Within the classical model of education, sixth-grade is a transition year, as students move into the Dialectic Stage, learning to think more critically and to engage in higher-level reasoning. This is especially true in language arts, which uses the core literature of sixth grade to give them an opportunity to learn to analyze, evaluate, respond and write about the various themes and elements of literature. As part of this in-depth reading, students read The Hobbit, Tales of O. Henry, and Treasure Island. Julius Caesar is read as part of a Shakespearean appreciation unit. Along with in-class literature, students complete independent reading from the Junior High Classics Reading List, as well as free reading. During the course of the year, students complete a variety of writings, including creative, extemporaneous, informative, and persuasive, each addressing a variety of topics and styles. Vocabulary Workshop Level A, by Sadlier-Oxford provides in-depth, quality vocabulary development. This comprehensive grammar curriculum hones the skills learned in elementary school, and helps students transition into high school with confidence. In all aspects of sixth-grade course work, students are directed to consider God’s Word and how it pertains to the topics, situations, or worldviews presented in the curriculum.

History/Social Studies

The focus of sixth-grade history and social studies is Ancient Civilizations, in which students examine the earliest influential societies and empires from approximately 4,000 B.C. to approximately 500 A.D., including, Mesopotamia, Egypt, Israel, China, India, Greece and Rome. As students make the transition from elementary to middle school, history/social studies is a particularly strong area for skill development in critical thinking and analysis and in integration with other subjects (i.e. language arts and science), skills developed through reinforcing cultural literacy via stories, note-taking, hands-on art projects and re-enactments. This comes through students reading increasingly sophisticated literature as supplementary material, conducting highly animated debate-style, in-class discussions and, most of all through discerning research and correlation with scripture. Old and New Testament historical accounts are consistently brought to bear as the linchpin for understanding and retaining the material. Testing modalities emphasize personal ownership and analysis of material beyond rote memorization. Connections to the modern day are also featured.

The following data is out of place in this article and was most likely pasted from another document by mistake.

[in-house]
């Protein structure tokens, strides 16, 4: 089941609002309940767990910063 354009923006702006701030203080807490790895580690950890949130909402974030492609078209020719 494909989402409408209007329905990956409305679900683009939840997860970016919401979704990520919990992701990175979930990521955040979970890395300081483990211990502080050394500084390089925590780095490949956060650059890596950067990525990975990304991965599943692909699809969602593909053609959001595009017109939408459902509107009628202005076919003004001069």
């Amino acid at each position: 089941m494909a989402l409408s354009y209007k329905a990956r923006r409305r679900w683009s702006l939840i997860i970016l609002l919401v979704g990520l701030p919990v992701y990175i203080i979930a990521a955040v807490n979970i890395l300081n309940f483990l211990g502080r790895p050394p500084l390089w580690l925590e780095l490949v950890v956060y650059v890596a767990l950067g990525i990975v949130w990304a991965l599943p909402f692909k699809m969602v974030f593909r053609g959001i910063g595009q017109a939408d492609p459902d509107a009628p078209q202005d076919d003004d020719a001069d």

Math

In sixth-grade math, basic computation skills students have been learning over the last few years are reinforced, with the goal of applying these skills to real-life situations. Students learn about integers, decimals, fractions, ratios, proportions, percents, and statistics. Some basic algebra concepts are introduced, and problems are examined from a more algebraic frame of reference. As part of reviewing and reinforcing concepts already learned, students use manipulatives and other math tools. Also, this year, students delve into more complex operations within multiplication and division.

Science

In earth science, we begin with a firm scriptural foundation, cementing the knowledge that God has control over all the earth and its creation. As we delve into the various areas of earth science, students are involved in critical thinking skills, hands-on labs, and preparation for our Junior High Science Fair. Throughout the school year, students investigate the earth’s systems and cycles, its composition and energy resources, along with studying earthquakes and volcanoes.